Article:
Tuesday, August 28, 2007

The State of Autism Science in France Could be Better

Just one more example of how bad science, hurts people.

Taken from: HHK online medical/health news:

"A French treatment for autistic children with psychiatric problems which involves wrapping the patient in cold, wet sheets from head to foot is undergoing a clinical trial for the first time, which critics hope will see an end to the controversial practice.

The treatment, known as "packing", involves wrapping a child in wet, refrigerated sheets in order to produce a feeling of bodily limitation and holding, before psychiatrically trained staff talk to the child about their feelings. Critics have called the procedure cruel, unproven and potentially dangerous, but its proponents say they have seen results.

Pierre Delion, is head of the child and adolescent psychiatry unit at Lille Regional University Hospital in northern France, and pioneered the technique, which has its roots in other envelopment or encasement therapies, for example those using mud or clay. He says that packing reinforces childrens' consciousness of their bodily limits, which in some psychiatric conditions becomes fragmented.

Delion says the technique is indicated for severely autistic children who self-harm; psychotic children; and, more rarely, children with anorexia. He has claimed that it often results in a disappearance of self-harming behaviour. The process was brought to France by a US psychiatrist, Michael Woodbury, where it was taken up by the psychoanalytic movement founded by Sigmund Freud, which wields strong influence in French psychiatry.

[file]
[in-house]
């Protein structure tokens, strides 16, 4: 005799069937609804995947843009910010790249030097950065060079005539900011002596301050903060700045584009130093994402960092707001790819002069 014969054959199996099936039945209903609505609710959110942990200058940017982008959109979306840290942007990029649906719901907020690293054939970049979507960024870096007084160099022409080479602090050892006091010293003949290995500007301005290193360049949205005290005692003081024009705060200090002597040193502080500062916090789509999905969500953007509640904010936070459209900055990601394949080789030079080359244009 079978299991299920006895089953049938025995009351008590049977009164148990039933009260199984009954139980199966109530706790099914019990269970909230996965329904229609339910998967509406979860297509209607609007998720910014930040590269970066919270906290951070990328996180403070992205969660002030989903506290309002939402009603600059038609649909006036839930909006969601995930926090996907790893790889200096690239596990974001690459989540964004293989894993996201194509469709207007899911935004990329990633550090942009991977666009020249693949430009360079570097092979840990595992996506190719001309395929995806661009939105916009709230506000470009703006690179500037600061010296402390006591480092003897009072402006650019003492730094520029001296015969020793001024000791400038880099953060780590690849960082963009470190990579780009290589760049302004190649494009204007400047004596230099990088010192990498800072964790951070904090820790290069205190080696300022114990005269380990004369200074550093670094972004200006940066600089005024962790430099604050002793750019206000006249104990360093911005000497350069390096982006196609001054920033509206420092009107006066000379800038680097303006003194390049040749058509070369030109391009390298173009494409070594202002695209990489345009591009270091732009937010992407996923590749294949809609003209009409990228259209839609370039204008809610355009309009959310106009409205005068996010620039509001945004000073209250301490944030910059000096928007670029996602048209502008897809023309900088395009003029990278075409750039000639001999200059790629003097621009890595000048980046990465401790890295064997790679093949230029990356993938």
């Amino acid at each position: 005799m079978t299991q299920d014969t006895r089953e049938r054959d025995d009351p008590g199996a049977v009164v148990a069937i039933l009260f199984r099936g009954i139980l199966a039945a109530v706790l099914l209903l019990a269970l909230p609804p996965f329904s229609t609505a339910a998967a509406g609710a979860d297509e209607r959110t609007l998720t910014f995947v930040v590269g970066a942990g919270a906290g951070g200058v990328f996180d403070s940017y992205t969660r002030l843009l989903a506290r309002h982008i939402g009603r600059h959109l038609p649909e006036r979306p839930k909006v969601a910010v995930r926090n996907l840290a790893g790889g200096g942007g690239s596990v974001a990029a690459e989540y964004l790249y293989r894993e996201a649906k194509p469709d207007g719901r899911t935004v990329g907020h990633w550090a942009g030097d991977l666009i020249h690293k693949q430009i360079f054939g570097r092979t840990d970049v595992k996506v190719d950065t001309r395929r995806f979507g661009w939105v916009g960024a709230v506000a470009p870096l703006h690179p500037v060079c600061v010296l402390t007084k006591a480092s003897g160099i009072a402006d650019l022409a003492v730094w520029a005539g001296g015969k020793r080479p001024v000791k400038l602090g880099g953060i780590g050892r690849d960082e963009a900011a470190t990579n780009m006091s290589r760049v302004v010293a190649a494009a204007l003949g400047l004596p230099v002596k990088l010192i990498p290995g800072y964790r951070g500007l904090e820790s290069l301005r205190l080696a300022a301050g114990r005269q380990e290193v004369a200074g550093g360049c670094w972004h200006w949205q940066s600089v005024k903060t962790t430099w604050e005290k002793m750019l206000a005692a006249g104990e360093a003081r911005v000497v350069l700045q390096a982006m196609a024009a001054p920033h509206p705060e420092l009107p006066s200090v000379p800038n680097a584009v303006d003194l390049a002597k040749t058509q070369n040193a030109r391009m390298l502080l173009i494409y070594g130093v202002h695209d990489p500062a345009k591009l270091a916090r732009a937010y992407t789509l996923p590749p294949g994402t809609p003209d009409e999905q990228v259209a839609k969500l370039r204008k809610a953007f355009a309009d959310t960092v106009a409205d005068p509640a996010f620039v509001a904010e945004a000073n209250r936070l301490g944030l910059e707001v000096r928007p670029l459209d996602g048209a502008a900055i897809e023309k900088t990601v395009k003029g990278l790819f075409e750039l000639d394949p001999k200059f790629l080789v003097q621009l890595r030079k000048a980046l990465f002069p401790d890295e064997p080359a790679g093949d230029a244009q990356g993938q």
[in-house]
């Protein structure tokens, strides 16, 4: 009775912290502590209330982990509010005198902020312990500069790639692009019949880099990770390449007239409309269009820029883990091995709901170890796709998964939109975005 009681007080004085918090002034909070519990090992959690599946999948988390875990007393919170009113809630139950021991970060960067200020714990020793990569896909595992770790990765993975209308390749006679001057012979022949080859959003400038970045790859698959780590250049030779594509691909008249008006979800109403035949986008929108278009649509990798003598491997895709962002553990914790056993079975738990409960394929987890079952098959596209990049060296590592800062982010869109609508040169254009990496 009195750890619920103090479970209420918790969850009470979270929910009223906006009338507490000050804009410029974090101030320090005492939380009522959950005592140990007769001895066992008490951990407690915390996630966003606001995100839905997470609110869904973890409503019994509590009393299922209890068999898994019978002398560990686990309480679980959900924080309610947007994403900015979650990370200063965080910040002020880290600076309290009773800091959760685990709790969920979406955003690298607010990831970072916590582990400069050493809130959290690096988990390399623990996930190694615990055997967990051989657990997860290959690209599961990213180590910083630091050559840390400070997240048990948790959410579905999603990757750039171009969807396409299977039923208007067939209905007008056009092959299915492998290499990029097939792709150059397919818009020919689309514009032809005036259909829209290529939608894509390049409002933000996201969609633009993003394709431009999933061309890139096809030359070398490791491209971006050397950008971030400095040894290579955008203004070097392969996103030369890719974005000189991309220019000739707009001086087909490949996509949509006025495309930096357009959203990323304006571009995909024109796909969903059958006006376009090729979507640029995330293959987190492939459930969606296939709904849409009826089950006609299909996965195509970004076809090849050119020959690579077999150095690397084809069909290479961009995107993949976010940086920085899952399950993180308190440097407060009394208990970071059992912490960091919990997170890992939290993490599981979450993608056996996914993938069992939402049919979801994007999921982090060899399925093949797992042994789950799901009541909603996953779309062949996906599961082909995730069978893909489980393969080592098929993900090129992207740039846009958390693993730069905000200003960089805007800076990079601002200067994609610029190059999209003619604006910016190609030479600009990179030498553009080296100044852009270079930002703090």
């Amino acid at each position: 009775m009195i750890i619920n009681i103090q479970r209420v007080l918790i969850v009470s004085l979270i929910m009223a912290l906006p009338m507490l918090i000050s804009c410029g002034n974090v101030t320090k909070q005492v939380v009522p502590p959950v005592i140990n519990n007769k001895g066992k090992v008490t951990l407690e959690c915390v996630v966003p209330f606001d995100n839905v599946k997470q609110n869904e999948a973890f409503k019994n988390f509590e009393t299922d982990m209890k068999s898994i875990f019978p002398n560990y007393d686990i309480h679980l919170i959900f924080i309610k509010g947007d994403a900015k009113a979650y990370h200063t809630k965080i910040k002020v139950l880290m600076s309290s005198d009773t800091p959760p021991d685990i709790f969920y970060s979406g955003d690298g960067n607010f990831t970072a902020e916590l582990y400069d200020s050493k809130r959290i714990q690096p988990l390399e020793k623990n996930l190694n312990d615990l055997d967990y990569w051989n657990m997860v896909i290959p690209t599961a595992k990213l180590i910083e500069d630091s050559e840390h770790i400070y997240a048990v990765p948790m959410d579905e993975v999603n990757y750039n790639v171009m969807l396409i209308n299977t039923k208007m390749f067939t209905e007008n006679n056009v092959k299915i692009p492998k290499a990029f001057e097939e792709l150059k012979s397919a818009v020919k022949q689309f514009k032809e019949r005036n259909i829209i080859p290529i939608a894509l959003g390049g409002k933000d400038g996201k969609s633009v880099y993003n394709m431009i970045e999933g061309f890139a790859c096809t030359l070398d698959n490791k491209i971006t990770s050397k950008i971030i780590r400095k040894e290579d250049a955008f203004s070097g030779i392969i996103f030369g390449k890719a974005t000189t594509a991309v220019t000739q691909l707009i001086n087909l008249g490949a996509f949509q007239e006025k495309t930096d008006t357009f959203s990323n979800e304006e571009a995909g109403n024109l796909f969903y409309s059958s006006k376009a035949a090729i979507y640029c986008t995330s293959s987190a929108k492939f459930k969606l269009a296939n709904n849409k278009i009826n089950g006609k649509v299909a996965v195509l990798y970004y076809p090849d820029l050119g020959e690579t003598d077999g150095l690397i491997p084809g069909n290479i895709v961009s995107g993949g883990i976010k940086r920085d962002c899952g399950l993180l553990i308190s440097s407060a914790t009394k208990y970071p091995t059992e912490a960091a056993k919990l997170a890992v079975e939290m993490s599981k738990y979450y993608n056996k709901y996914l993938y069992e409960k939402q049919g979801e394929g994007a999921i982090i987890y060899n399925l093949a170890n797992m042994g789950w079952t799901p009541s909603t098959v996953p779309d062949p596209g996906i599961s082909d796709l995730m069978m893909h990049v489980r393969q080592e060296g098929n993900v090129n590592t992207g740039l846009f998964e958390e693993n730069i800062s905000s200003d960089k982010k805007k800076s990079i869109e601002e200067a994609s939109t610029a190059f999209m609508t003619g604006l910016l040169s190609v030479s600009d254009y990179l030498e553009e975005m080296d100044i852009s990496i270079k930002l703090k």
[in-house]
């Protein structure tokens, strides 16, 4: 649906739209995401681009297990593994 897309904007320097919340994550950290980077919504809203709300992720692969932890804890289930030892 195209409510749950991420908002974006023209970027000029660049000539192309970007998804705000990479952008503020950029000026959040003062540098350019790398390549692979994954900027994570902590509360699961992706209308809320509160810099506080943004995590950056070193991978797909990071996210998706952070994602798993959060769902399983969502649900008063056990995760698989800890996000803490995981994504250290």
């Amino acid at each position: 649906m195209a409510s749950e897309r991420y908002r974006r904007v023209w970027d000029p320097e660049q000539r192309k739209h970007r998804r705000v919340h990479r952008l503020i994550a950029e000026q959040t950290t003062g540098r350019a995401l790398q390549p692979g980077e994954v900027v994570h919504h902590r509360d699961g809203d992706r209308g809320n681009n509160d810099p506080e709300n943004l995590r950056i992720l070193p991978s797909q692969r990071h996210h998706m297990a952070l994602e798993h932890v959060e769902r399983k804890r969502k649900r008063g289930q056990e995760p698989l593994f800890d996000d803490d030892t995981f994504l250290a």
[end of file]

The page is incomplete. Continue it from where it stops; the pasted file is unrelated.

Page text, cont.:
In developmental psychological theories, "holding" and the sense of the skin's limitations that it brings, is conceived as a key component of the infant's sense of itself and its relationship with its mother. However, this model has been subjected to recent challenges, most notably by the French National Consultative Ethics Committee for Health and Life Sciences, which published a report in 1996 stating that there was no evidence to substantiate psychoanalytic models of autism, nor that therapies based on this model were effective.

The authors were also concerned that, in France, childhood autism was classified as an infantile psychosis, rather than as the now internationally recognised description as a pervasive developmental disorder.At the the Pitié-Salpêtrière Hospital in Paris, where the neurologist Pierre Janet once developed an extensive classification system for psychological disorders, packing is used alongside specialised education and medication for some severely autistic and schizophrenic children.

David Cohen heads the child and psychiatry service at the hospital, and he views packing as a form of bodily mediation like massage, which relaxes the child while he receives psychotherapy. It combines, he says, the body and the image of the body, both of which are crucial to each other for psychological integrity. Experts are awaiting the results of the clinical trial, taking place at Lille, with interest."

12 Comments:

Blogger Joseph said...

To think that France has the #1 health care system in the world according to the WHO. (I guess that proves autism is not a medical condition :)

7:12 PM  
Blogger Suzanne said...

uughghughgh (shudder) I know I'd hate it!

8:10 PM  
Blogger David N. Andrews MEd (Distinction) said...

OMG!

The French understand autism less well than the Finnish do!

11:08 PM  
Blogger Susan said...

Do you have a link to the original article? I'd like to read it in full.

This is unbelievable...another excuse for bullies to abuse those that can't defend themselves.

I doubt any NTs could enjoy this, much less ASD persons with sensory issues... :(

-Susan

12:05 AM  
Blogger Maya M said...

In Bulgaria, some grandmothers use absolutely the same method to lower the temperature of a child having fever.